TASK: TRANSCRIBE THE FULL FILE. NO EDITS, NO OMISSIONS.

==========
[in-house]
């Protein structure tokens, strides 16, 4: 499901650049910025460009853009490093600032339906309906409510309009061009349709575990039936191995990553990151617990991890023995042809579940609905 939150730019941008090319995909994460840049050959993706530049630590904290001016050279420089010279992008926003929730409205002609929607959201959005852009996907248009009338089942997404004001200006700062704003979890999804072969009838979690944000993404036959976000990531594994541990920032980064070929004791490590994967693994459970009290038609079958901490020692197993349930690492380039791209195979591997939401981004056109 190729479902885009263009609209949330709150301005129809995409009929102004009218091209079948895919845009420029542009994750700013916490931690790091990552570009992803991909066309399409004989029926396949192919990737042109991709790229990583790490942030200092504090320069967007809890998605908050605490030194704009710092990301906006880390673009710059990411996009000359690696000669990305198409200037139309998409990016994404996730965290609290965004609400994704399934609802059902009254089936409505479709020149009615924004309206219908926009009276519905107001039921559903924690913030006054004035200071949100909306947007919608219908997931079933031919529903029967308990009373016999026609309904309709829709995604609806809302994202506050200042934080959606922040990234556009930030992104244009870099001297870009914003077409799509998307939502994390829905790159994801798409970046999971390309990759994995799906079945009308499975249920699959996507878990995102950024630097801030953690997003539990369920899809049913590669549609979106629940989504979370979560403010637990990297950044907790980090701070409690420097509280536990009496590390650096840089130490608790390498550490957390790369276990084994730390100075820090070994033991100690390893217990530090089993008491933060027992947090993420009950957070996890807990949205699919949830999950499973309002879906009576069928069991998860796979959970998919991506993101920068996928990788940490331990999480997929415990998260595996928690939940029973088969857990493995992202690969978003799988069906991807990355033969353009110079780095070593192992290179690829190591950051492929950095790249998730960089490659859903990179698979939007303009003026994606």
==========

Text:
[in-house]
């Protein structure tokens, strides 16, 4: 499901650049910025460009853009490093600032339906309906409510309009061009349709575990039936191995990553990151617990991890023995042809579940609905 939150730019941008090319995909994460840049050959993706530049630590904290001016050279420089010279992008926003929730409205002609929607959201959005852009996907248009009338089942997404004001200006700062704003979890999804072969009838979690944000993404036959976000990531594994541990920032980064070929004791490590994967693994459970009290038609079958901490020692197993349930690492380039791209195979591997939401981004056109 190729479902885009263009609209949330709150301005129809995409009929102004009218091209079948895919845009420029542009994750700013916490931690790091990552570009992803991909066309399409004989029926396949192919990737042109991709790229990583790490942030200092504090320069967007809890998605908050605490030194704009710092990301906006880390673009710059990411996009000359690696000669990305198409200037139309998409990016994404996730965290609290965004609400994704399934609802059902009254089936409505479709020149009615924004309206219908926009009276519905107001039921559903924690913030006054004035200071949100909306947007919608219908997931079933031919529903029967308990009373016999026609309904309709829709995604609806809302994202506050200042934080959606922040990234556009930030992104244009870099001297870009914003077409799509998307939502994390829905790159994801798409970046999971390309990759994995799906079945009308499975249920699959996507878990995102950024630097801030953690997003539990369920899809049913590669549609979106629940989504979370979560403010637990990297950044907790980090701070409690420097509280536990009496590390650096840089130490608790390498550490957390790369276990084994730390100075820090070994033991100690390893217990530090089993008491933060027992947090993420009950957070996890807990949205699919949830999950499973309002879906009576069928069991998860796979959970998919991506993101920068996928990788940490331990999480997929415990998260595996928690939940029973088969857990493995992202690969978003799988069906991807990355033969353009110079780095070593192992290179690829190591950051492929950095790249998730960089490659859903990179698979939007303009003026994606």